10/24/2012

Will the iPad Mini cannibalize iPad and iPad Touch sales?

Apple recently announced the iPad Mini which has had mixed reviews from analysts.  The iPad Mini will have a 7.9-inch screen and will be priced at $329, compared to the regular 9.7-inch iPad that is priced at $499.  It is expected to compete against prodcuts like Amazon's Kindle Fire and Google's Nexus 7, which are similar in size but priced from $159 to $199.

Steve Jobs was opposed to a smaller version of the iPad and it will be interesting to see how the product does.  I don't expect the new product to create a shift in the overall demand of tablets, so which products is the iPad mini really competing against?  If Apple is trying to compete against the lower end products like the Kindle Fire and Nexus 7, why would they price it $130 to $170 more than those products? I agree with analyst Michael Walkley who stated, "While we believe these strong sales will come largely at the expense of Apple's competition, we concede iPad Mini will likely cannibalize iPad and iPod Touch sales."  If people can't afford the regular iPad at a price of $499, why would they pay $329 for the iPad Mini instead of getting the Kindle Fire for $159?  I think that the new product will draw more potential buyers away from the regular iPad than the Kindle Fire or Nexus 7.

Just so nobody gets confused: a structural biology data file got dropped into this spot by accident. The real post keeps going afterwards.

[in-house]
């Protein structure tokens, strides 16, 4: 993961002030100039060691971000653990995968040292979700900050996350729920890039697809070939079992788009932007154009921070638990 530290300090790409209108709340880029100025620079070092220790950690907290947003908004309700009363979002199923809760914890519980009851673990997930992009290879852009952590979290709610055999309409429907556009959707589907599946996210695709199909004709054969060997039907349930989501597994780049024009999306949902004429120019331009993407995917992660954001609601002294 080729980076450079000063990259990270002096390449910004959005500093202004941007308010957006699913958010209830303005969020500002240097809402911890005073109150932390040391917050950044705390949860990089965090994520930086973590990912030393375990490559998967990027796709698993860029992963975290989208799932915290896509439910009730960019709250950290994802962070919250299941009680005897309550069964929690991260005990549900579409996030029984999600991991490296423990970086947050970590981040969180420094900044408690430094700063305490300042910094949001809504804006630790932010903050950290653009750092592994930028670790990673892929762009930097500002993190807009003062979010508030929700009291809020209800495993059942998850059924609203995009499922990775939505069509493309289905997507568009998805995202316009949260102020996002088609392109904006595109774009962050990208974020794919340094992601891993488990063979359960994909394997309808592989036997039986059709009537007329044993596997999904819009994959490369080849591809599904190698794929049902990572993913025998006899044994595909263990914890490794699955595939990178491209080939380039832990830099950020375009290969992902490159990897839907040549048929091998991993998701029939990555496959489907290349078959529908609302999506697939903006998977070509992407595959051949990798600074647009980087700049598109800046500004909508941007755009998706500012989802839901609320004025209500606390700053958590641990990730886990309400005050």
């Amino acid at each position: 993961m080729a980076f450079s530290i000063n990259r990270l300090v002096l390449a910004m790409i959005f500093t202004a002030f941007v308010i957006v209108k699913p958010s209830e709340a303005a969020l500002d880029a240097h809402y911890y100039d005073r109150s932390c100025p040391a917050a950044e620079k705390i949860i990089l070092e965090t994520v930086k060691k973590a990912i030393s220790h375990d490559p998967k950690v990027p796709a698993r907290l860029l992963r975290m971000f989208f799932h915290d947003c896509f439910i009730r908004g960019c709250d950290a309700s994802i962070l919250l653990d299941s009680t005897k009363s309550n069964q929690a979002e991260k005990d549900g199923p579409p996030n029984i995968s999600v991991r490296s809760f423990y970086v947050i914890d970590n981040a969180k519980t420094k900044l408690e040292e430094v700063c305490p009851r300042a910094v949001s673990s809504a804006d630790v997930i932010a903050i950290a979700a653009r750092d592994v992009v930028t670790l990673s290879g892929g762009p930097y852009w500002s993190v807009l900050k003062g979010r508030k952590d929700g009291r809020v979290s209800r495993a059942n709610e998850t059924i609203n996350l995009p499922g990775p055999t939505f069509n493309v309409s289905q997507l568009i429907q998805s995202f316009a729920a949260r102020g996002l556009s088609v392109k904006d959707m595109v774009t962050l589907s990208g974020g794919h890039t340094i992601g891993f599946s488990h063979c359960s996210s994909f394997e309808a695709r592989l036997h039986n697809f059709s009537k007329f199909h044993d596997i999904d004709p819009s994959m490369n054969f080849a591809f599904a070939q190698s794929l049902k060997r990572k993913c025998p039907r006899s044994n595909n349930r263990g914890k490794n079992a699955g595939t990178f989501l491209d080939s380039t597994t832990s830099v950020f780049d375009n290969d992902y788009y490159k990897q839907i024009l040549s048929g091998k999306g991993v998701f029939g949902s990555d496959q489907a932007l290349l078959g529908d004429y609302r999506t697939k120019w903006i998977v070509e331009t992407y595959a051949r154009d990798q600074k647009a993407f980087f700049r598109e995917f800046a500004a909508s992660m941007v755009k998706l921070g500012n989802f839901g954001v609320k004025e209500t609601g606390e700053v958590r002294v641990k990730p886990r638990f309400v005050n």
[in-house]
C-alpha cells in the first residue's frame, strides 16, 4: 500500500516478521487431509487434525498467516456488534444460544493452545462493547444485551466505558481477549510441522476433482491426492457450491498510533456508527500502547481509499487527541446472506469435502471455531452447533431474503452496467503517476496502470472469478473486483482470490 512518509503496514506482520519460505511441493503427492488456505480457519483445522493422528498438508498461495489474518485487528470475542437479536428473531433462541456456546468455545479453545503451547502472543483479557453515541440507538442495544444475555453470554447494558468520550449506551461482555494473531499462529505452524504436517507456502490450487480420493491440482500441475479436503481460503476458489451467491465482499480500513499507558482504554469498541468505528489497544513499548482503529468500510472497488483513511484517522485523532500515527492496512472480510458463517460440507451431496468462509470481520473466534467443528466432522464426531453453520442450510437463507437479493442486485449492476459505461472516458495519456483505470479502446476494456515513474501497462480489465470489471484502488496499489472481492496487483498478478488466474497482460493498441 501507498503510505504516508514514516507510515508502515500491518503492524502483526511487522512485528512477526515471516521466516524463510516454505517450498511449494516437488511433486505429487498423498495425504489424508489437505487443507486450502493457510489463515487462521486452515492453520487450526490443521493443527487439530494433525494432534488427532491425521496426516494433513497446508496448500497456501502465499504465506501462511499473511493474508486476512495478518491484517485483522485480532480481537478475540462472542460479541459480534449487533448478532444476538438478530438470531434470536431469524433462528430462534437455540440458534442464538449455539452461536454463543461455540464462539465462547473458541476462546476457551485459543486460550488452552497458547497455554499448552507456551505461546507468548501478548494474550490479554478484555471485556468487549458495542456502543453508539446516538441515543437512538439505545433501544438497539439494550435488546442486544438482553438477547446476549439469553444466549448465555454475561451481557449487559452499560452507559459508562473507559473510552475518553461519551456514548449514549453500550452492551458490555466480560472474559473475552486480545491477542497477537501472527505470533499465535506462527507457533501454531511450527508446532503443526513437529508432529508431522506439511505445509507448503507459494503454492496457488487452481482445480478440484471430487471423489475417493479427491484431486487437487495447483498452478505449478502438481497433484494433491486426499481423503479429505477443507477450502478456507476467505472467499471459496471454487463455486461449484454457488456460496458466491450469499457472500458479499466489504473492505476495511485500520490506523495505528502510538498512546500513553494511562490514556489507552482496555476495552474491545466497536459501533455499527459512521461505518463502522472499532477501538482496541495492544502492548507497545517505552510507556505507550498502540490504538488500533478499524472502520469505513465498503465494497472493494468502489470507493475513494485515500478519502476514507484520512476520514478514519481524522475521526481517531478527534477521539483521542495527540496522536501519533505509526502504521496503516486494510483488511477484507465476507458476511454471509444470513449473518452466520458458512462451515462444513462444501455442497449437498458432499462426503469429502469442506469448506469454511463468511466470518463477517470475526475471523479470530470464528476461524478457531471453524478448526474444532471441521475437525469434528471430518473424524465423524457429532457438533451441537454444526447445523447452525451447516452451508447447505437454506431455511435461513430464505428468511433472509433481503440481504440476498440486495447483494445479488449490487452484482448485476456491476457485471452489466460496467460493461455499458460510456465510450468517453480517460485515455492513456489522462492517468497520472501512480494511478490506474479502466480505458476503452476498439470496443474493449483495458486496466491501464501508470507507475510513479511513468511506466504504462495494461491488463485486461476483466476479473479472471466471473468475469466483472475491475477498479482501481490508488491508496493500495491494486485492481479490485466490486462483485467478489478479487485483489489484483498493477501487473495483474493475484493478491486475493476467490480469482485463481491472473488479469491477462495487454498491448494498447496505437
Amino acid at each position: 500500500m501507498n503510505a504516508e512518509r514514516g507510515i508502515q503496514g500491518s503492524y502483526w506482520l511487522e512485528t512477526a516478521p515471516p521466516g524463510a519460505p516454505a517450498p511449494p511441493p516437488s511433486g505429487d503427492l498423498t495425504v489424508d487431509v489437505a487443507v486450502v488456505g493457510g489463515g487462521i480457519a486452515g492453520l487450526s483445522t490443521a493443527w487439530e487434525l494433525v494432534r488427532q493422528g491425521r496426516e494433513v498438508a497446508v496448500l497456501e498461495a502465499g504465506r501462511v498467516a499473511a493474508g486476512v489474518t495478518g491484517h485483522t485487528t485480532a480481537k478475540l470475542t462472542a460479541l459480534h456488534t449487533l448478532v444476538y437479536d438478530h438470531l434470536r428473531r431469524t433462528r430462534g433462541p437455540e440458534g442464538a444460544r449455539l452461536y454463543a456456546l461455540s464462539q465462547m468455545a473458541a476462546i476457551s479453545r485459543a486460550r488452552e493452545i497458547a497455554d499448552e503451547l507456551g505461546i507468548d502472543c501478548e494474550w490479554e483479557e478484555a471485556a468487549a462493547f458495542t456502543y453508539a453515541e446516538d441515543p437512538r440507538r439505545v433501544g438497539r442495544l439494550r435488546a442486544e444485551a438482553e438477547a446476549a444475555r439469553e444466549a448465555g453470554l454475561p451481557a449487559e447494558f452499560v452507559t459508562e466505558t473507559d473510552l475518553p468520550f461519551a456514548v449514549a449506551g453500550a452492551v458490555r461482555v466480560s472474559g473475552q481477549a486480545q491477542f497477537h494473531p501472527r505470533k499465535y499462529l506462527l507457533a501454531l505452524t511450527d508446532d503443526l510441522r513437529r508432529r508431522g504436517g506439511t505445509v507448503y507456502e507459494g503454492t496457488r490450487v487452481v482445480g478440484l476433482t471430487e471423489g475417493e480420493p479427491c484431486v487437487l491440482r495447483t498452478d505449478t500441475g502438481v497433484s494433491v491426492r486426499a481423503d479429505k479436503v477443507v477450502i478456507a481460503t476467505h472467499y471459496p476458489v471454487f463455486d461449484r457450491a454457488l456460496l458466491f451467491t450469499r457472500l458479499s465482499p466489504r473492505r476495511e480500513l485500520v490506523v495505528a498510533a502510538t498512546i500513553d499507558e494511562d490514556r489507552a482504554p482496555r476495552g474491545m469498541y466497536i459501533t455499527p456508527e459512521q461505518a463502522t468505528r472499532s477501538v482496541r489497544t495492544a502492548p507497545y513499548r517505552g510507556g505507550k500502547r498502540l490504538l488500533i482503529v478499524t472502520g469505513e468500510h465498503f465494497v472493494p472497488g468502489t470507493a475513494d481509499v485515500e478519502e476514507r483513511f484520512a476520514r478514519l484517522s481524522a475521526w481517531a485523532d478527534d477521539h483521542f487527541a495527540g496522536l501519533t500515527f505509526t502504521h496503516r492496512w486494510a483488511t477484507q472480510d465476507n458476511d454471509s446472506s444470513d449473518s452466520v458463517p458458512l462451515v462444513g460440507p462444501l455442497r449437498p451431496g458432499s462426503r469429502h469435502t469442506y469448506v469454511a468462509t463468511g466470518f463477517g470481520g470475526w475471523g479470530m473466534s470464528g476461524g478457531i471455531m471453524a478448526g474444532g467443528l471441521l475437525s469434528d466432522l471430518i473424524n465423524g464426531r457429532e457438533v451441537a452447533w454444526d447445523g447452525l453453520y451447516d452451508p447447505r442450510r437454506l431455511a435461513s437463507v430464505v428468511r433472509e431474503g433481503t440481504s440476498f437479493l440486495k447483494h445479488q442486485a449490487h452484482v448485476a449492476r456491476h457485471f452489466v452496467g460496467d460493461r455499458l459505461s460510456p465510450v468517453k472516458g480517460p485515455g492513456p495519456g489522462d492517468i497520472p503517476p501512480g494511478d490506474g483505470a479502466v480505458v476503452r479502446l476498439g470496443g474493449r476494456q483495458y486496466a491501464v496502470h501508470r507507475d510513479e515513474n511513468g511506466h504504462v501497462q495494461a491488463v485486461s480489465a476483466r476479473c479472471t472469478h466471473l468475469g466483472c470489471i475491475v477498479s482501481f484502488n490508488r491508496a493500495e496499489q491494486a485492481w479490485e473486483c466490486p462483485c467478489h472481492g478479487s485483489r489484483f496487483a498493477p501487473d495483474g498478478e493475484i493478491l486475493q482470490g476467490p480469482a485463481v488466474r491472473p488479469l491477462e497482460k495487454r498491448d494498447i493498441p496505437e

4 comments:

Dave Tufte said...

Patrick: 100/100.

Perhaps the higher price merely reflects the premium that people are willing to pay for an Apple product?

Alternatively, maybe this is the size Apple always wanted, but they couldn't go this small until they came out with their sharper screens earlier this year.

Dillin said...

I think this post misses the big picture with Apple and the iPad Mini. Apple only makes a modest profit off of their hardware like the iPad and iPad Mini. I think the real genius behind the iPad Mini is getting more Apple Tablets into the hands of potential iTunes subscribers. You could debate that Apple makes about the same profit margin in the iPad Mini as the iPad. However, when Apple takes a 30% cut of every app sold off the app store, and 30% of every dollar spent in an app sold off the app store, you can see where the money is.

I think the iPad mini was an attempt by Apple to flood the market with even more Apple devices. Of course the iPad mini will cannibalize the iPad market a bit. In the long run though, Apple will sell more units and have more users browsing their digital store.

BTW, I am not an Apple fan boy in anyway.

Dave Tufte said...

Dillin: 50/50.

I can't speak to the profit margins on various Apple products, but this seems sensible to me. There are certainly a lot of successful business models besides Apple in which the stream of "subscriber" profits far outweighs the one time profit from the hardware purchase.

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